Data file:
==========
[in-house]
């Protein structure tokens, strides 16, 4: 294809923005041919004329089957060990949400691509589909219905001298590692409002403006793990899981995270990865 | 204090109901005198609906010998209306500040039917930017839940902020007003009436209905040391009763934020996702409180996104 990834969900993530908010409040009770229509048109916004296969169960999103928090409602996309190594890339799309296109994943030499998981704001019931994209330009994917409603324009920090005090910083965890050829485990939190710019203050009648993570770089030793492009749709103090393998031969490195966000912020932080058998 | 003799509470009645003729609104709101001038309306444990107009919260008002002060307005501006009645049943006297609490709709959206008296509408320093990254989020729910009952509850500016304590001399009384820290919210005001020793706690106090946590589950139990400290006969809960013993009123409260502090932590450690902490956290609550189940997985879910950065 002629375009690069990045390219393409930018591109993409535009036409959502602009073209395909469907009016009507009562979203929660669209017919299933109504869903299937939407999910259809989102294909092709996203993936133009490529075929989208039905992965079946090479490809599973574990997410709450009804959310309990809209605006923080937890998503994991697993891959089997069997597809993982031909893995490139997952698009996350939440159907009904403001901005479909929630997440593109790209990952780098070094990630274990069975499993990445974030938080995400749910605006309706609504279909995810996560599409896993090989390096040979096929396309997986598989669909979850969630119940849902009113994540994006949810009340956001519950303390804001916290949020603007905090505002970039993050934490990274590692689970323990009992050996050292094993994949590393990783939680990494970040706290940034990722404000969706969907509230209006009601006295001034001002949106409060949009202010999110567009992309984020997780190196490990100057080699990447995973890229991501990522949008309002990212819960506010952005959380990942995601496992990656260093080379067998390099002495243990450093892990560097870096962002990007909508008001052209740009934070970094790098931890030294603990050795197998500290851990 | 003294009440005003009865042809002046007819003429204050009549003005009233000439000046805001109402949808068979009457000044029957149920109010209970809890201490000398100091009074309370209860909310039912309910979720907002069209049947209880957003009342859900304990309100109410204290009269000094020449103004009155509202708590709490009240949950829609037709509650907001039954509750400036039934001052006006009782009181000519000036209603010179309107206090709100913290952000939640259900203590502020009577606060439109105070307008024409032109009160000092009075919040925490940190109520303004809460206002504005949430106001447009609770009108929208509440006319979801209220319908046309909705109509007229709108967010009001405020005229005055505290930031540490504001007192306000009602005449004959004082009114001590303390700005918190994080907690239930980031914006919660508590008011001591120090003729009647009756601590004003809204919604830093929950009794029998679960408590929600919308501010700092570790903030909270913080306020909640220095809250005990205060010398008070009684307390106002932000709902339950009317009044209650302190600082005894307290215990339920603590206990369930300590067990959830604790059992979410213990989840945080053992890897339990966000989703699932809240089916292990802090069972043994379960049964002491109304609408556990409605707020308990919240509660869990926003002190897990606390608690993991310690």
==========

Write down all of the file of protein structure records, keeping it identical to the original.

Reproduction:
[in-house]
């Protein structure tokens, strides 16, 4: 294809923005041919004329089957060990949400691509589909219905001298590692409002403006793990899981995270990865 | 204090109901005198609906010998209306500040039917930017839940902020007003009436209905040391009763934020996702409180996104 990834969900993530908010409040009770229509048109916004296969169960999103928090409602996309190594890339799309296109994943030499998981704001019931994209330009994917409603324009920090005090910083965890050829485990939190710019203050009648993570770089030793492009749709103090393998031969490195966000912020932080058998 | 003799509470009645003729609104709101001038309306444990107009919260008002002060307005501006009645049943006297609490709709959206008296509408320093990254989020729910009952509850500016304590001399009384820290919210005001020793706690106090946590589950139990400290006969809960013993009123409260502090932590450690902490956290609550189940997985879910950065 002629375009690069990045390219393409930018591109993409535009036409959502602009073209395909469907009016009507009562979203929660669209017919299933109504869903299937939407999910259809989102294909092709996203993936133009490529075929989208039905992965079946090479490809599973574990997410709450009804959310309990809209605006923080937890998503994991697993891959089997069997597809993982031909893995490139997952698009996350939440159907009904403001901005479909929630997440593109790209990952780098070094990630274990069975499993990445974030938080995400749910605006309706609504279909995810996560599409896993090989390096040979096929396309997986598989669909979850969630119940849902009113994540994006949810009340956001519950303390804001916290949020603007905090505002970039993050934490990274590692689970323990009992050996050292094993994949590393990783939680990494970040706290940034990722404000969706969907509230209006009601006295001034001002949106409060949009202010999110567009992309984020997780190196490990100057080699990447995973890229991501990522949008309002990212819960506010952005959380990942995601496992990656260093080379067998390099002495243990450093892990560097870096962002990007909508008001052209740009934070970094790098931890030294603990050795197998500290851990 | 003294009440005003009865042809002046007819003429204050009549003005009233000439000046805001109402949808068979009457000044029957149920109010209970809890201490000398100091009074309370209860909310039912309910979720907002069209049947209880957003009342859900304990309100109410204290009269000094020449103004009155509202708590709490009240949950829609037709509650907001039954509750400036039934001052006006009782009181000519000036209603010179309107206090709100913290952000939640259900203590502020009577606060439109105070307008024409032109009160000092009075919040925490940190109520303004809460206002504005949430106001447009609770009108929208509440006319979801209220319908046309909705109509007229709108967010009001405020005229005055505290930031540490504001007192306000009602005449004959004082009114001590303390700005918190994080907690239930980031914006919660508590008011001591120090003729009647009756601590004003809204919604830093929950009794029998679960408590929600919308501010700092570790903030909270913080306020909640220095809250005990205060010398008070009684307390106002932000709902339950009317009044209650302190600082005894307290215990339920603590206990369930300590067990959830604790059992979410213990989840945080053992890897339990966000989703699932809240089916292990802090069972043994379960049964002491109304609408556990409605707020308990919240509660869990926003002190897990606390608690993991310690």